In an effort to increase the accessibility and convenience of care to chronically ill patients and to decrease associated costs, many therapies, including transfusions, are now occasionally given in patients' homes or physicians' offices. There is one major factor that distinguishes the administration of blood in a home setting from transfusion in a hospital: the decreased availability of emergency medical care in the event of a serious complication. This inherent difference compounds the already present and usual risks of transfusion; thus, increased convenience and decreased costs must be subsumed to patient safety.
Another legitimate concern is one that underlies all of transfusion practice: the possibility that blood could be administered to the wrong patient. This phenomenon has been well-documented in tertiary care centers [1-4]. Causes range from mislabeling of the pretransfusion specimen to administering blood to a patient who is wearing either the wrong identification band or none at all. Any of these errors can be duplicated in a home transfusion setting.
Transfusion safety derives from constructing clear standard operating procedures (SOPs), training the personnel who transfuse, and adhering to written procedures. Composing or reading about transfusion SOPs is not a glamorous or engaging enterprise. However, SOPs are the backbone of transfusion safety and, in view of the recent interest that nonhospital facilities and agencies have shown in out-of-hospital transfusions, it is appropriate that practical suggestions for writing SOPs be available.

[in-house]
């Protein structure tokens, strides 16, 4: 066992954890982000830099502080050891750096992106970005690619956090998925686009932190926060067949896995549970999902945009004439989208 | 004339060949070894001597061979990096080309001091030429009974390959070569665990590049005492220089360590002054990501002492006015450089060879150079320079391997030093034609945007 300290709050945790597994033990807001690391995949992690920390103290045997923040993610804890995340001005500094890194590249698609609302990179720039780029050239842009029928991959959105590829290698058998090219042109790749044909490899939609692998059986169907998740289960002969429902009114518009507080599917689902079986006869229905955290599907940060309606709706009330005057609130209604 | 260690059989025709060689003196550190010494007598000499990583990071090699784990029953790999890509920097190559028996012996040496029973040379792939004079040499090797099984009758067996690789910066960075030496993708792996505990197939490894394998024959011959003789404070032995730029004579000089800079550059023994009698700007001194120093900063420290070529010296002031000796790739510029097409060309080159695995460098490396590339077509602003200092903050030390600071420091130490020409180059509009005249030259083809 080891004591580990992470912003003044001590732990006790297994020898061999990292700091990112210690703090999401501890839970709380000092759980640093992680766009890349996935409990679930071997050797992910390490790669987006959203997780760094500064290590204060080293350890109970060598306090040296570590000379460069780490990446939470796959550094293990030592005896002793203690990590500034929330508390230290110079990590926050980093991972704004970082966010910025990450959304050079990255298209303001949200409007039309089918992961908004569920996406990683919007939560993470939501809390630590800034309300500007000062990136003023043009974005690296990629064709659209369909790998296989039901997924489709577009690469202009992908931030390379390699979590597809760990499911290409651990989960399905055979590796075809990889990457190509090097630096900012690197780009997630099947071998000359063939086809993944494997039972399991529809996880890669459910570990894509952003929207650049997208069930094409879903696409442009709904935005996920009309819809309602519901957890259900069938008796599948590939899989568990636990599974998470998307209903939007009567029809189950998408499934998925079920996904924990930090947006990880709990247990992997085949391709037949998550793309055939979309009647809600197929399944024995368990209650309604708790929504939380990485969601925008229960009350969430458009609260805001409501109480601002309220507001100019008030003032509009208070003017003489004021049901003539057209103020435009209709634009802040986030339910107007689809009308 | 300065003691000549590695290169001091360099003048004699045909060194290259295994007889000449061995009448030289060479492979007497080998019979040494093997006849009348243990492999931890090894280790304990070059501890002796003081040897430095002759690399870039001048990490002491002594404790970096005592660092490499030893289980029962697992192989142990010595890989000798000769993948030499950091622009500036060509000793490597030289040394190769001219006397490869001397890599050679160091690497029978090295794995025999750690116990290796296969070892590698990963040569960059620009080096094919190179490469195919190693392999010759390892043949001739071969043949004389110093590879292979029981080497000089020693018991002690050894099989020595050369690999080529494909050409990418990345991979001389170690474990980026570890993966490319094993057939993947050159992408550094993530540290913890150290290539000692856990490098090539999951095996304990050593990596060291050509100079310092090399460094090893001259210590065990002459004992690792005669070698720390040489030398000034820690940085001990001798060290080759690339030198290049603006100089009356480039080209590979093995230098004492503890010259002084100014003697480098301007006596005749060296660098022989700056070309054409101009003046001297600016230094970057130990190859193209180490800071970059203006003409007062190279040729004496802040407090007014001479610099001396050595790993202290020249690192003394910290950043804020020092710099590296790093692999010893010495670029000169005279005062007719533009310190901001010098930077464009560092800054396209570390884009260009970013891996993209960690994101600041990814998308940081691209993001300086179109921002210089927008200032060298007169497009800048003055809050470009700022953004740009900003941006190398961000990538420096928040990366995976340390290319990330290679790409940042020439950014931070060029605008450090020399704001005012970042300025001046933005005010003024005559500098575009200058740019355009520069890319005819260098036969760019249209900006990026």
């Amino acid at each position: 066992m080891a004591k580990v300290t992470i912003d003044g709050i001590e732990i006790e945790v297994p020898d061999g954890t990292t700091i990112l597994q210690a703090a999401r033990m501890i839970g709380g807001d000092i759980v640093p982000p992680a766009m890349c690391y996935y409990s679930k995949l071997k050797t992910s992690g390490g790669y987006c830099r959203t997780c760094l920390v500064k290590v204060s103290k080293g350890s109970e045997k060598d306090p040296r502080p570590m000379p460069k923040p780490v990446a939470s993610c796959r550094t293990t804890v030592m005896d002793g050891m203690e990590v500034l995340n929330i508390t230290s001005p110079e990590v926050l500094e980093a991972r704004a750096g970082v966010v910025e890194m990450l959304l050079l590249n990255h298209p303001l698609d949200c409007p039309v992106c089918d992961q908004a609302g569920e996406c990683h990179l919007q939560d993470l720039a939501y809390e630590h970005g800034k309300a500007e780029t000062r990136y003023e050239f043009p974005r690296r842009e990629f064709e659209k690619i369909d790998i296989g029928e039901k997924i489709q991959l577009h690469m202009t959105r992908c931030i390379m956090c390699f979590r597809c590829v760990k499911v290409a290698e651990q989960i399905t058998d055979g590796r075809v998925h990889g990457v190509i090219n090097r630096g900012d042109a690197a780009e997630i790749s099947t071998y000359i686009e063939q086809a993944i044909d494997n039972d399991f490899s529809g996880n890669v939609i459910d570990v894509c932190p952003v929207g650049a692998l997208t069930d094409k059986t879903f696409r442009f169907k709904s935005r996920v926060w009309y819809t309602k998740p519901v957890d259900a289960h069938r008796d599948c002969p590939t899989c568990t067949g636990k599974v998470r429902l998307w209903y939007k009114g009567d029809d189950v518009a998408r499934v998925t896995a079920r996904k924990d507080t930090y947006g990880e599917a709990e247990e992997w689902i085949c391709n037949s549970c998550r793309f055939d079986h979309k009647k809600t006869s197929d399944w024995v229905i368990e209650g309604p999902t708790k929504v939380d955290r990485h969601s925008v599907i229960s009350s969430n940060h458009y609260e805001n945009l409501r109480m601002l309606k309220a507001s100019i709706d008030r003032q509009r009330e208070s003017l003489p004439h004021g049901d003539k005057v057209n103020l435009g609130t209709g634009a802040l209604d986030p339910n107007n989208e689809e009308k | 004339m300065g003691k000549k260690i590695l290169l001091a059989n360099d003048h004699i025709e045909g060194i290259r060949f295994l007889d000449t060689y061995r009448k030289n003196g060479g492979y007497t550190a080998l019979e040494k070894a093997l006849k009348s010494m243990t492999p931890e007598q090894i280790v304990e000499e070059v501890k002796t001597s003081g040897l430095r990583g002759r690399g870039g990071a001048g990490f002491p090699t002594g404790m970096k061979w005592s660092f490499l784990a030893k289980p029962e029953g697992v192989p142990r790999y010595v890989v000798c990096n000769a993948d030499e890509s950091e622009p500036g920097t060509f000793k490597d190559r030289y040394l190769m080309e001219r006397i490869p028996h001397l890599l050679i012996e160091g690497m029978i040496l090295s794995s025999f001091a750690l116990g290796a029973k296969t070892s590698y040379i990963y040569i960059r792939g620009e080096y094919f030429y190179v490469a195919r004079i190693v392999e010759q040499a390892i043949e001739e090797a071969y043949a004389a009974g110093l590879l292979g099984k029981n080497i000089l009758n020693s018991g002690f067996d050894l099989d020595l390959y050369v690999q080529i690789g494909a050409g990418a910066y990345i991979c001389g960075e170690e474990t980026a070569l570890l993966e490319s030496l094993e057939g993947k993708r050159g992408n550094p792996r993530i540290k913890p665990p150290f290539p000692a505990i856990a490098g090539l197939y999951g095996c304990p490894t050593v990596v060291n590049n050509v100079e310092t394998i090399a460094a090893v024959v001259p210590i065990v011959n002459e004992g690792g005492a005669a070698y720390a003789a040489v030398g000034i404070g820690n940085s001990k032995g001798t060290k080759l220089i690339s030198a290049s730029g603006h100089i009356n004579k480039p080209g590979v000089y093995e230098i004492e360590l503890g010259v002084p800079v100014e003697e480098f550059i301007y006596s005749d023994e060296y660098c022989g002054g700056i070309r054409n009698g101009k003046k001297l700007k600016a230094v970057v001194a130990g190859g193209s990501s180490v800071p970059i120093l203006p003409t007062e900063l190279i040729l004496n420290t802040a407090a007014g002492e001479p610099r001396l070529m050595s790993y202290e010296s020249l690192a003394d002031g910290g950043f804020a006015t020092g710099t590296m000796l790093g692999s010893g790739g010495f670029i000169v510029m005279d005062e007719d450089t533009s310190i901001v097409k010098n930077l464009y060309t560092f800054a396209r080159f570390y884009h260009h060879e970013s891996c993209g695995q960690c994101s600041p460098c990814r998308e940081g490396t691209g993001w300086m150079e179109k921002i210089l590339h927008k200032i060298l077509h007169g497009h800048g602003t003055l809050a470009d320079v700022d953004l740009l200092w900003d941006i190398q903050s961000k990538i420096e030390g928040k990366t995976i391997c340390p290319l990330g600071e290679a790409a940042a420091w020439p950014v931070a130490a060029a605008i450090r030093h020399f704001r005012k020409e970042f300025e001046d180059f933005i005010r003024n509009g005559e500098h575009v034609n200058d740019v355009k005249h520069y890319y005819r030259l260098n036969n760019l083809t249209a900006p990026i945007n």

The procedures that should be written for the main activities associated with home transfusion and the general content of each of these procedures will be reviewed here. This document is intended to provide broad guidelines since a comprehensive discussion of all possible procedural details is beyond the scope of this overview; additional information is available in several reviews [5,6]. The AABB (formerly the American Association of Blood Banks), now considered an international authority on transfusion practices and processes, also publishes a comprehensive and informative Technical Manual , and every 18 months issues updated transfusion Standards .
This topic reviews the SOPs for home transfusion. The general principles of home transfusion, including the patient profile, exclusion criteria, physicians’ roles, and the management of transfusion reactions are discussed separately. (See "General principles of home blood transfusion" and "Immunologic blood transfusion reactions".)